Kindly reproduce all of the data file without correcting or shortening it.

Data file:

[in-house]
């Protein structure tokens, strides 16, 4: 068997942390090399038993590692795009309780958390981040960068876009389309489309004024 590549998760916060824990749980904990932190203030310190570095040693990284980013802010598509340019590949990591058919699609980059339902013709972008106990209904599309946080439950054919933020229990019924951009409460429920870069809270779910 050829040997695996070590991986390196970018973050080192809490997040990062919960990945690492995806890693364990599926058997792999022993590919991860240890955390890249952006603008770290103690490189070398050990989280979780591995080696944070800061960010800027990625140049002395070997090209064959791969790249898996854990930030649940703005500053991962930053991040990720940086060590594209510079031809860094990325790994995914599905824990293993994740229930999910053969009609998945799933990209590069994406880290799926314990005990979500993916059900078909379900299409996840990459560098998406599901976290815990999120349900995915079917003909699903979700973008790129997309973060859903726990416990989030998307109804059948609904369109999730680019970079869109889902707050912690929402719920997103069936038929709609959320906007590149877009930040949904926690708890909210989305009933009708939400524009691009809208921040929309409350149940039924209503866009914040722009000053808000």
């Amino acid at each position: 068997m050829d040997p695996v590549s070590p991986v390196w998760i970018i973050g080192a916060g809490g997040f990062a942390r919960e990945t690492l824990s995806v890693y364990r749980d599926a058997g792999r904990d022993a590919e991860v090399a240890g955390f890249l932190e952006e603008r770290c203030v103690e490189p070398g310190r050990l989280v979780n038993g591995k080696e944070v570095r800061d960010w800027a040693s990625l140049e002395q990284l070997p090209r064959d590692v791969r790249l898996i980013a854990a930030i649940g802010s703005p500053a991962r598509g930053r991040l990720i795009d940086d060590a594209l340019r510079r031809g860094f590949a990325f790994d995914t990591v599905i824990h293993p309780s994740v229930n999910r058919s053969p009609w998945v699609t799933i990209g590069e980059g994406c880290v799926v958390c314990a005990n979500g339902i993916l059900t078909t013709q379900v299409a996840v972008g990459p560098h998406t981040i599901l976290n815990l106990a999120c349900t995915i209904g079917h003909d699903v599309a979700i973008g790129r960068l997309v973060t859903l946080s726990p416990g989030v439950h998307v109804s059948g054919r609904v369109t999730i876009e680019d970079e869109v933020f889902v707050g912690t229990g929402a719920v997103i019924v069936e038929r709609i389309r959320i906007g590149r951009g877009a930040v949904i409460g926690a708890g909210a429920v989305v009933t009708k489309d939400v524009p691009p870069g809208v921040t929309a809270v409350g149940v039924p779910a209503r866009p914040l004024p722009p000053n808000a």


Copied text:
[in-house]
């Protein structure tokens, strides 16, 4: 068997942390090399038993590692795009309780958390981040960068876009389309489309004024 590549998760916060824990749980904990932190203030310190570095040693990284980013802010598509340019590949990591058919699609980059339902013709972008106990209904599309946080439950054919933020229990019924951009409460429920870069809270779910 050829040997695996070590991986390196970018973050080192809490997040990062919960990945690492995806890693364990599926058997792999022993590919991860240890955390890249952006603008770290103690490189070398050990989280979780591995080696944070800061960010800027990625140049002395070997090209064959791969790249898996854990930030649940703005500053991962930053991040990720940086060590594209510079031809860094990325790994995914599905824990293993994740229930999910053969009609998945799933990209590069994406880290799926314990005990979500993916059900078909379900299409996840990459560098998406599901976290815990999120349900995915079917003909699903979700973008790129997309973060859903726990416990989030998307109804059948609904369109999730680019970079869109889902707050912690929402719920997103069936038929709609959320906007590149877009930040949904926690708890909210989305009933009708939400524009691009809208921040929309409350149940039924209503866009914040722009000053808000």
């Amino acid at each position: 068997m050829d040997p695996v590549s070590p991986v390196w998760i970018i973050g080192a916060g809490g997040f990062a942390r919960e990945t690492l824990s995806v890693y364990r749980d599926a058997g792999r904990d022993a590919e991860v090399a240890g955390f890249l932190e952006e603008r770290c203030v103690e490189p070398g310190r050990l989280v979780n038993g591995k080696e944070v570095r800061d960010w800027a040693s990625l140049e002395q990284l070997p090209r064959d590692v791969r790249l898996i980013a854990a930030i649940g802010s703005p500053a991962r598509g930053r991040l990720i795009d940086d060590a594209l340019r510079r031809g860094f590949a990325f790994d995914t990591v599905i824990h293993p309780s994740v229930n999910r058919s053969p009609w998945v699609t799933i990209g590069e980059g994406c880290v799926v958390c314990a005990n979500g339902i993916l059900t078909t013709q379900v299409a996840v972008g990459p560098h998406t981040i599901l976290n815990l106990a999120c349900t995915i209904g079917h003909d699903v599309a979700i973008g790129r960068l997309v973060t859903l946080s726990p416990g989030v439950h998307v109804s059948g054919r609904v369109t999730i876009e680019d970079e869109v933020f889902v707050g912690t229990g929402a719920v997103i019924v069936e038929r709609i389309r959320i906007g590149r951009g877009a930040v949904i409460g926690a708890g909210a429920v989305v009933t009708k489309d939400v524009p691009p870069g809208v921040t929309a809270v409350g149940v039924p779910a209503r866009p914040l004024p722009p000053n808000a």